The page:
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Wilting rose leaves drooping and how to revive a rose that is wilting
Last Updated on January 22, 2020 by John
Roses are considered one of the most popular garden plants no matter where you live. The problem manifests when your rose leaves start wilting and drooping, leaving a sad-looking bush behind.
So, what can you do for wilting and dropping leaves? That depends on the cause. Thankfully, there are many fixes for different causes.
Cause: Insufficient Water
If the leaves on your rose bush are droopy, it could mean they aren’t getting enough water as with any plant.
Solution: Increase how much you are watering your rose bush. They will just need to be maintained so the soil is kept moist but not overwatered. If the weather is warm and temperatures rising, you might need to increase this amount and if you grow roses in containers you will most certainly need to water much more frequently then if they are grown in the ground.
Cause: Too Much Water
Make sure to look for yellowing of the leaves with the wilt as a sure sign of too much water.
Solution: If you notice the rose bush is wilting, but the leaves are not stopping at a droop, but are going one step further and falling off, it could be too much water. If this is the case water less frequently and ensure the soil is not watered logged and is free draining. if growing in pots, make sure that the container has large enough drainage holes.
You should remove any affected area as soon as you see it, cutting below the actual canker. Do not add this to compost, but instead dispose of it. You can also employ preventative measures by keeping your rose bush clear of debris around the base and removing any mulch before winter sets in to help prevent additional encounters with cankers.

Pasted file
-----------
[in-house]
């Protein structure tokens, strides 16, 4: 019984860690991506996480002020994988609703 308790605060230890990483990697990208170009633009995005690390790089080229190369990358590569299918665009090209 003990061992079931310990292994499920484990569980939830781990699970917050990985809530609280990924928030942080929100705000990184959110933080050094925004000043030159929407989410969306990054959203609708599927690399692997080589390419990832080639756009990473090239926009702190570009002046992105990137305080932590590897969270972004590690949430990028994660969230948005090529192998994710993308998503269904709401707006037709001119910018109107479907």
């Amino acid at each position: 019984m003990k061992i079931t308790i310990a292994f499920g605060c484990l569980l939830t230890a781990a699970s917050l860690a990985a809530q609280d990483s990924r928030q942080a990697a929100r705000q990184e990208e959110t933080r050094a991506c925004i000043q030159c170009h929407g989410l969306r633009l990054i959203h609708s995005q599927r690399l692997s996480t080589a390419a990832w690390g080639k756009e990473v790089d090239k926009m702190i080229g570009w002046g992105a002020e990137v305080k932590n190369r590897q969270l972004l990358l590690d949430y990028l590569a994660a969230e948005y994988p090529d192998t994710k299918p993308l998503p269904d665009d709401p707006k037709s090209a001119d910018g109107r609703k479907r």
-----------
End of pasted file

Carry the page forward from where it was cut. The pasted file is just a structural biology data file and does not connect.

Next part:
Solution: Cankers on the bush stem will cause drooping particularly in the winter. Cankers are a fungal disease that manifests as sunken, brown areas which cause the leaves to wilt.
Cause: Aphids and thrips
Solution: If you notice aphids–small, green insects–or thrips–small, brown insects–on your rose bush leaves, it is time to exterminate. These bugs are so small you might need a magnifying glass to examine the leaves in search for their tell-tale signs. You can also just shake the leaves and look for small, flying bugs fleeing from the disturbance.
If you have thrips, any affected areas need to be cut away and an insecticide applied. If you have aphids, you can use non-chemical methods like spraying the entire rose bush with a mixture of dish soap and water, but an insecticide is the best way to control a large infestation. Remember, too, even missing the underside of one leaf and letting a handful of aphids remain can cause a repeat infestation.
Cause: Verticillium Wilt
Solution: If you notice droopy leaves that also have dark veins along the tissue, or dead tissue streaks in the leaves, this might be a fungus called verticillium wilt. You will need to have a sample of your rose leaves taken and sent to a laboratory for testing. If the test is positive, the entire rose bush must be removed and destroyed, and the soil where it grew treated with a fungicide.
Overall, you can restore the former glory of your rose bush leaves no matter their wilt, so long as you catch the issue early and provide the right treatment.